“Why is it that nobody dares to actively tackle this area?”
There is not a lack of budget for young people – but there is a lack of practical handling
As already mentioned, young people and children have a not irrelevant budget at their disposal. Even though a change in values is now taking place in the 15+ generation, the “fast fashion” trend applies to shopping – i.e. buying a lot for fast money. Most young people have so far paid less attention to quality and production conditions. How do you address this generation? The role of the YouTuber and Influencer? The brand plays a central role, but what role does technology play?
For my children, the Internet is like electricity from the plug socket. Even the youngest children can use tablets intuitively. And my youngest is certainly not afraid to talk to Alexa. A payment method like a Crypto Wallet (with Bitcoin or something similar) will probably be completely normal at some point.
The VR banks are trying it out with the digital piggy bank. And at some point, World Savings Day – powered by Raisin/Weltsparen – may come back to schools. But is that enough? I would say: NO.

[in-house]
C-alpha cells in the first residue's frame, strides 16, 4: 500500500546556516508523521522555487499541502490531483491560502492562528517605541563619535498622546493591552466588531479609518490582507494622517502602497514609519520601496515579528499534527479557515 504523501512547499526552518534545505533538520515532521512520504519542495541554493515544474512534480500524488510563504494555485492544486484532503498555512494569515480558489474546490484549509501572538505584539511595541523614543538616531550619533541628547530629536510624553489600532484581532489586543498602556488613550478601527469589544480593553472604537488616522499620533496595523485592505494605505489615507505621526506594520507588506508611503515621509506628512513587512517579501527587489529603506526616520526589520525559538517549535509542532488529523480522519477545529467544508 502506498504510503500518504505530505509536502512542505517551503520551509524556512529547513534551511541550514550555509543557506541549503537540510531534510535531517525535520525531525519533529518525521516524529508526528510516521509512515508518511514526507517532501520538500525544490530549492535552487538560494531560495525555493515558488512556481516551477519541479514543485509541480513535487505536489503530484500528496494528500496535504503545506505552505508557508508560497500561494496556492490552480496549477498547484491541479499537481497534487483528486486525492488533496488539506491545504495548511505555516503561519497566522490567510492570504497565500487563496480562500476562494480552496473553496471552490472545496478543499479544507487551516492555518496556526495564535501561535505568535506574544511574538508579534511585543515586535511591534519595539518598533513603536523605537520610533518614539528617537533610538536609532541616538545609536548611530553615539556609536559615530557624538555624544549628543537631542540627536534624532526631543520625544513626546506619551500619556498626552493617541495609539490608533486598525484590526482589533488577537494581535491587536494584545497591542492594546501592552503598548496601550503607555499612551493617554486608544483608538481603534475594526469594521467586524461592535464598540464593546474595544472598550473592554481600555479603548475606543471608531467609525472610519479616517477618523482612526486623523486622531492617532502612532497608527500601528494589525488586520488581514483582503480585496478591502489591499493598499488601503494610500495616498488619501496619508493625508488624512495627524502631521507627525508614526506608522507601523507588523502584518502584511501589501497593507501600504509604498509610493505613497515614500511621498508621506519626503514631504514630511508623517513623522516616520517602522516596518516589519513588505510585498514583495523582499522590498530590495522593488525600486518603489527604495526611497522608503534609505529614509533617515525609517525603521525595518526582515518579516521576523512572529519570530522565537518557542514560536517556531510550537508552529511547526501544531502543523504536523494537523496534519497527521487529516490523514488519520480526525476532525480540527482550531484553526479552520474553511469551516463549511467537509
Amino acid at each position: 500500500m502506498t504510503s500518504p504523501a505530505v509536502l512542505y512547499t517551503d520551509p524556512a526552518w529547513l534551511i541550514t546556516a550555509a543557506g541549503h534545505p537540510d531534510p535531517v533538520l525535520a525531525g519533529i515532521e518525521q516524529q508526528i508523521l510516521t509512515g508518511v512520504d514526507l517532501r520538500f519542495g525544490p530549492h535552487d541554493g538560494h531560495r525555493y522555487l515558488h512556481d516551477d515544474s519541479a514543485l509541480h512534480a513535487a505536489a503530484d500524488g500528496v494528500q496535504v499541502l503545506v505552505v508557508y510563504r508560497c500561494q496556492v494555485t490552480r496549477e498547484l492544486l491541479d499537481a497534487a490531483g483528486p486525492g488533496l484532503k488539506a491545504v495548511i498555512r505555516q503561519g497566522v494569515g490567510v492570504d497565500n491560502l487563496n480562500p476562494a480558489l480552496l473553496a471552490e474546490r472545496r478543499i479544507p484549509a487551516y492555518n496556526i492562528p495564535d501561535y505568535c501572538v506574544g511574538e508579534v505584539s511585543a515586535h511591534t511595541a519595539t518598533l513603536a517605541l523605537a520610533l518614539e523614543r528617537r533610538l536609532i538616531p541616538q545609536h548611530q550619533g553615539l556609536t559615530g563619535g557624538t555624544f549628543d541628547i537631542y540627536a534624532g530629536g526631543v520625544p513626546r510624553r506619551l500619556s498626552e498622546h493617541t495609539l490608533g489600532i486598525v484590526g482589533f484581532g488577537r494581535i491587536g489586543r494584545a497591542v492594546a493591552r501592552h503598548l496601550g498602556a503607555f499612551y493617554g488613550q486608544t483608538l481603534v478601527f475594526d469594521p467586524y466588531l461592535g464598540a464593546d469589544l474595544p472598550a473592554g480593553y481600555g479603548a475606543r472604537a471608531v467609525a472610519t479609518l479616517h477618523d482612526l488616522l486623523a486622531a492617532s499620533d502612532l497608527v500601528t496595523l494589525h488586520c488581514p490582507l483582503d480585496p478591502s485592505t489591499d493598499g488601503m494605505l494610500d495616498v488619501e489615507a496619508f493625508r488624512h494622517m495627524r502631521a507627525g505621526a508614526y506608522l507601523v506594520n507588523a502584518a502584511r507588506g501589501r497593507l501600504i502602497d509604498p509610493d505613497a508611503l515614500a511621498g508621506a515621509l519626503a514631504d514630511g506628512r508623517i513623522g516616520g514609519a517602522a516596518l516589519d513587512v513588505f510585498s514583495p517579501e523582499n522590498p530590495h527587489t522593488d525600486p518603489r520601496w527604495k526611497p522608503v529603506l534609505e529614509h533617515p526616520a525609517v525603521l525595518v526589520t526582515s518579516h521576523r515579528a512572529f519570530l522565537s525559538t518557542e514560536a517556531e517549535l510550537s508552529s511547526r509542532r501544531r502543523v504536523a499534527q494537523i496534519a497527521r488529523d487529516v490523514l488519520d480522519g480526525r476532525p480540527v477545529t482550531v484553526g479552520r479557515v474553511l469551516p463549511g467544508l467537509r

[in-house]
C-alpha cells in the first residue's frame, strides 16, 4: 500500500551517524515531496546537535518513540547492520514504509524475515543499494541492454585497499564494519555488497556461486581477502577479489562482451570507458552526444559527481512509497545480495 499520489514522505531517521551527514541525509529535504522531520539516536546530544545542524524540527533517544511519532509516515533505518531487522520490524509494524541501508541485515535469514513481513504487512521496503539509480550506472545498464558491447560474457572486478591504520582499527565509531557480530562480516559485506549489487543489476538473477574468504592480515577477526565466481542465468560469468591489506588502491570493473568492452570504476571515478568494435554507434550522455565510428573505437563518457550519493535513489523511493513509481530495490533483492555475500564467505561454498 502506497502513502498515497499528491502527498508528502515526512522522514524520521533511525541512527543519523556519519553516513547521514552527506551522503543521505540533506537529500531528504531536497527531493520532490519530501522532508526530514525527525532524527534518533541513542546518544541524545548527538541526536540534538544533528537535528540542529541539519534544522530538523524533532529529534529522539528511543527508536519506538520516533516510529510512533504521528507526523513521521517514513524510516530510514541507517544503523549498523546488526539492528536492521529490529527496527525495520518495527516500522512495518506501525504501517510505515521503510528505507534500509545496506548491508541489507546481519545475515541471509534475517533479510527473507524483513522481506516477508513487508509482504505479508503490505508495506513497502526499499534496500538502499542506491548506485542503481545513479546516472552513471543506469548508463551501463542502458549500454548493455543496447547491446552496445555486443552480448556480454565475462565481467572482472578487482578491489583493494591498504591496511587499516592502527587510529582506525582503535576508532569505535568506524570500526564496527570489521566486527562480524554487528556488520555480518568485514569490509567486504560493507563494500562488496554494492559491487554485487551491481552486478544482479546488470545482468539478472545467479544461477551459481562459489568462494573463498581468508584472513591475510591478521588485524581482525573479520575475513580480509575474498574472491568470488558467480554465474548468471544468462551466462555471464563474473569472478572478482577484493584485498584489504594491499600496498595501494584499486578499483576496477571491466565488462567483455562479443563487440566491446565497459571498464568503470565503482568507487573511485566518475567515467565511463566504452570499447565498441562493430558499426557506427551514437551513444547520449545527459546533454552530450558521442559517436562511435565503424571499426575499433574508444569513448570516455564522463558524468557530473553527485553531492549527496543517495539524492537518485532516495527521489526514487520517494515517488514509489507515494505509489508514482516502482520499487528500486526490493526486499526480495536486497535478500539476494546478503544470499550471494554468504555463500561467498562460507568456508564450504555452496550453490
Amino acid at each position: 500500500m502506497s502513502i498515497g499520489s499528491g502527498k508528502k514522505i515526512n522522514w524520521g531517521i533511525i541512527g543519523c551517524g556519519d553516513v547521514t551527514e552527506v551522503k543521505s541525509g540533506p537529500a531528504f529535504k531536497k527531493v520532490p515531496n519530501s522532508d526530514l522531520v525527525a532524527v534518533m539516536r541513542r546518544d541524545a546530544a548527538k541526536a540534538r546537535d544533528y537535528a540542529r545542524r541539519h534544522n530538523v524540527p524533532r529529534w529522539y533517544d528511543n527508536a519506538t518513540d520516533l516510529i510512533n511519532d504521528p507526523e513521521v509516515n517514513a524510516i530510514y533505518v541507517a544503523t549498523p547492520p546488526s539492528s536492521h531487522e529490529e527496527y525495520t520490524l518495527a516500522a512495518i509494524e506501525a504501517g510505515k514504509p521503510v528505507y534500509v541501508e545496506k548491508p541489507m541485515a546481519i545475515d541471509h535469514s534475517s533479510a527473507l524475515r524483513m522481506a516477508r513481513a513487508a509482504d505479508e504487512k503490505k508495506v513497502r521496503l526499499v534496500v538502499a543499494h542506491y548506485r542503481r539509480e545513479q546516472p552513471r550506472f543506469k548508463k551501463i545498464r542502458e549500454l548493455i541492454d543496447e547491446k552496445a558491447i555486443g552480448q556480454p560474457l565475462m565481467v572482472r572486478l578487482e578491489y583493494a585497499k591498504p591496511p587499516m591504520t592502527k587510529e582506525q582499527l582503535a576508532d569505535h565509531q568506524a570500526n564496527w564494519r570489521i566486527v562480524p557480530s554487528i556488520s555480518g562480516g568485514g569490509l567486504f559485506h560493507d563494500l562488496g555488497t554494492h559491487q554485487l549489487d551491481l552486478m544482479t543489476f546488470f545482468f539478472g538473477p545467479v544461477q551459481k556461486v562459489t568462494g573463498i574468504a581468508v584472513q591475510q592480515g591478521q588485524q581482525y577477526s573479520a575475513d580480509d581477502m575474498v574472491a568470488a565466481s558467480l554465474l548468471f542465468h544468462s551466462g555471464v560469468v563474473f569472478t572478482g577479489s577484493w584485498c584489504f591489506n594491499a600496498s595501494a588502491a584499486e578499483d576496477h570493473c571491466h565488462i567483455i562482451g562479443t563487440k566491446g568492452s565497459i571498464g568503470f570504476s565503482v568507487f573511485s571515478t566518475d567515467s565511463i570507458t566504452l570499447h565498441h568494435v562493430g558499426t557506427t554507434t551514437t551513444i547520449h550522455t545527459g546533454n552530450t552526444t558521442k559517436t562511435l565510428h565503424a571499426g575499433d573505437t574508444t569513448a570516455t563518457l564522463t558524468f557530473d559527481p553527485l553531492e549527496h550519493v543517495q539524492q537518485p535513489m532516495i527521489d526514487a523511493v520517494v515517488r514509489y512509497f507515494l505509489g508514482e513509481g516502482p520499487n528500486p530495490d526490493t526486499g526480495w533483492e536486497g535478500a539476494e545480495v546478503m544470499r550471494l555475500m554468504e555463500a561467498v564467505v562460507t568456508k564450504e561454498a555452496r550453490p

In our industry we talk a lot about networks, platforms or ecosystems. We discuss “who owns the customer” and are afraid that the GAFA’s (Google, Apple, Facebook, Amazon) will take everything away from us. But there is something lying fallow here that nobody cares about: The next generation of customers, which we tacitly leave to the big tech companies without fighting for them ourselves!
Repetitive, Google, Facebook and Apple manage to create a lockin very early on and to approach this forgotten target group per excellence. Not only in the context of finance, but even bigger. To put something to rest: till this day, even the big Americans have not yet succeeded in addressing young people via the anchor “finance”. The PayPal-Kids/Youth variant is still a long time coming. But it is coming. And what do our local banks do when they don’t even get to see the customers anymore? Speaking of which, where is my Knax magazine?